The film 9 builds a whimsical diminutive steampunk world of little homunculi (guess that's what they're meant to be) that you will want to simply jump into- (the film that is, not the homunculi). Tim Burton had a hand in it, but it was written and directed by a guy named Shane Acker.
I would have been completely enchanted had it not been for the fact that the fearful control-freak character dressed as a bishop and wanted to stay hidden in the tower of a church. I mean, come on, enough with the negative religious stereotyping. Did we have to fall back on cheap jabs?
It is worth view. The animation is amazing. The story is clever, quick paced, and the characters are adorable. Just look at them goggle eyes!
When I posted an abbreviated version of this review on my Facebook, my niece made a comment. She just watched Hellboy and Professor Bruttenholm reminded her of me when he distributed the rosaries, saying, "You'll need these." My purpose for relaying this fascinating tale isn't to brag... Well, yes, it is actually. :p
But it's also a great excuse to talk about Mike Mignola. He has a beautiful way of showing religion in a positive light in a subtle way. He's not goody-goody. I've seen him depict a flawed priest. But mostly, and I'm no Mignola scholar, I've seen him show religion in a strong and truthful light in his Hellboy stories.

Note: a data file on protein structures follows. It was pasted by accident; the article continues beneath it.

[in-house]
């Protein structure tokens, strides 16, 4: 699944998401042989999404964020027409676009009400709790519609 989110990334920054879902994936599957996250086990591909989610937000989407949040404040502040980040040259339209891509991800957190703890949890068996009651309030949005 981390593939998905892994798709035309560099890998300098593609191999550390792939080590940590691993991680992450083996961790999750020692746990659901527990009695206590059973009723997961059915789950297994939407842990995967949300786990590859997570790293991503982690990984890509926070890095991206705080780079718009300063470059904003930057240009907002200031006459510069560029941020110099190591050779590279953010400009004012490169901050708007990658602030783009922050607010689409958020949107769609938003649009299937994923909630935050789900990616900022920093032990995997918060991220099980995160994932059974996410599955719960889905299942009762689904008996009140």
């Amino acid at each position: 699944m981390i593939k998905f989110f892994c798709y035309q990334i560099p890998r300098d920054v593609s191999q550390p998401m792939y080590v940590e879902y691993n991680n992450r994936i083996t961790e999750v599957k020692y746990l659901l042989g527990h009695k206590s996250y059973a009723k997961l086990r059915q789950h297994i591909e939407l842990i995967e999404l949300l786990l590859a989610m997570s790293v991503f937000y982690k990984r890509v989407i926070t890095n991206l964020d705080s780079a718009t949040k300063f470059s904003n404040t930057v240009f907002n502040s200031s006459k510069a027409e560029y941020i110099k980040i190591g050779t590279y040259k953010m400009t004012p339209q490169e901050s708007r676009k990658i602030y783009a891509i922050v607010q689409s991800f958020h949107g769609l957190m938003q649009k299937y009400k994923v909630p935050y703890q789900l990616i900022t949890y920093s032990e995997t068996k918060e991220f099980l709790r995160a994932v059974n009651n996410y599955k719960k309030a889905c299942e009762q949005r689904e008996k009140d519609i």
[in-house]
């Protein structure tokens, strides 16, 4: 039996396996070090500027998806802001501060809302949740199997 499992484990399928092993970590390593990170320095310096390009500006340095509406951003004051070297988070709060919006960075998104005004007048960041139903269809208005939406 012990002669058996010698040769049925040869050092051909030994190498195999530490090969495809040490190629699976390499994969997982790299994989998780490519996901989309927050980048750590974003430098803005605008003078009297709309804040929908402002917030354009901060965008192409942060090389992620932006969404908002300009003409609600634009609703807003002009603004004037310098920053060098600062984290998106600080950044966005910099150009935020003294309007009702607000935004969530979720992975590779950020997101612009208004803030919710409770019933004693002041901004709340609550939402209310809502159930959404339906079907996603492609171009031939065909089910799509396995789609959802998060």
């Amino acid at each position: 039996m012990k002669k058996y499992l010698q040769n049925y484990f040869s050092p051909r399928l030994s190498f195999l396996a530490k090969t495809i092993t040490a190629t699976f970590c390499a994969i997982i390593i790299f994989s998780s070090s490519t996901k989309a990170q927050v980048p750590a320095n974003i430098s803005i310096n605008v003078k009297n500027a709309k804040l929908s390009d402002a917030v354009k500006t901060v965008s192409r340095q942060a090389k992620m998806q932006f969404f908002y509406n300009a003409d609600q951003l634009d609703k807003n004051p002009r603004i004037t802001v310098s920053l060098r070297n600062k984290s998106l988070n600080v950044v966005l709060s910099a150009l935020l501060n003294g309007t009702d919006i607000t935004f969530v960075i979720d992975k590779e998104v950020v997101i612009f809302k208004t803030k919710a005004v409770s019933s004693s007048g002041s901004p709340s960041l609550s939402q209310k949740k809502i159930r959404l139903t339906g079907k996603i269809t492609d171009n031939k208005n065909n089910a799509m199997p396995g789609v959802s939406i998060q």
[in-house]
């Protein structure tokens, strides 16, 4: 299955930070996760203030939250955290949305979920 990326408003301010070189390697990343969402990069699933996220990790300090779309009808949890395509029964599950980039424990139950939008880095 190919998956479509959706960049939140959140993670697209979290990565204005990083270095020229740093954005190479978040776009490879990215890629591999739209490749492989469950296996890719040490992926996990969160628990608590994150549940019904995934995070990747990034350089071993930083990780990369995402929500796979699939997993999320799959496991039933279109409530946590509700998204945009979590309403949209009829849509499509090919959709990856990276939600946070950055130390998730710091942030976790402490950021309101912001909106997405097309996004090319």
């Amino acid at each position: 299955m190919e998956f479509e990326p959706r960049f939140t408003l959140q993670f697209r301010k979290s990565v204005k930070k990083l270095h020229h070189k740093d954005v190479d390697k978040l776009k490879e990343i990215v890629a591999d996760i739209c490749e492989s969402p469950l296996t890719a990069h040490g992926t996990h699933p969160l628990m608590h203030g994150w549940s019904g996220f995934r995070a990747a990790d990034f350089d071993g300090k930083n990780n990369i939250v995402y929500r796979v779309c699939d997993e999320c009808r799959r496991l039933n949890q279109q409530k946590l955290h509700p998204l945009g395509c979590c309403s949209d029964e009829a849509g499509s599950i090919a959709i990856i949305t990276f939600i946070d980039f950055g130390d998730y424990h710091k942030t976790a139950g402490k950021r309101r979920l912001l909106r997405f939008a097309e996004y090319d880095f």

(I took this picture from my copy of The Right Hand of Doom. Sorry if the quality doesn't come through.)
He depicts priests and nuns who are good people, in his Hellboy series. His artwork is amazing. (Mike, if you read this, do your own artwork. Some of the folks who illustrate your stories are super, but YOU ARE THE MASTER.)
And he does this without being tagged, a religious writer or artist. I've never heard anyone say, "Those Hellboy comics, they're just too religious for me." (Snort-laugh) Oh, sorry. No. In fact, I've heard just the opposite. But I can explain in great detail why Hellboy is not evil, so don't even go there unless you want a very long blog post.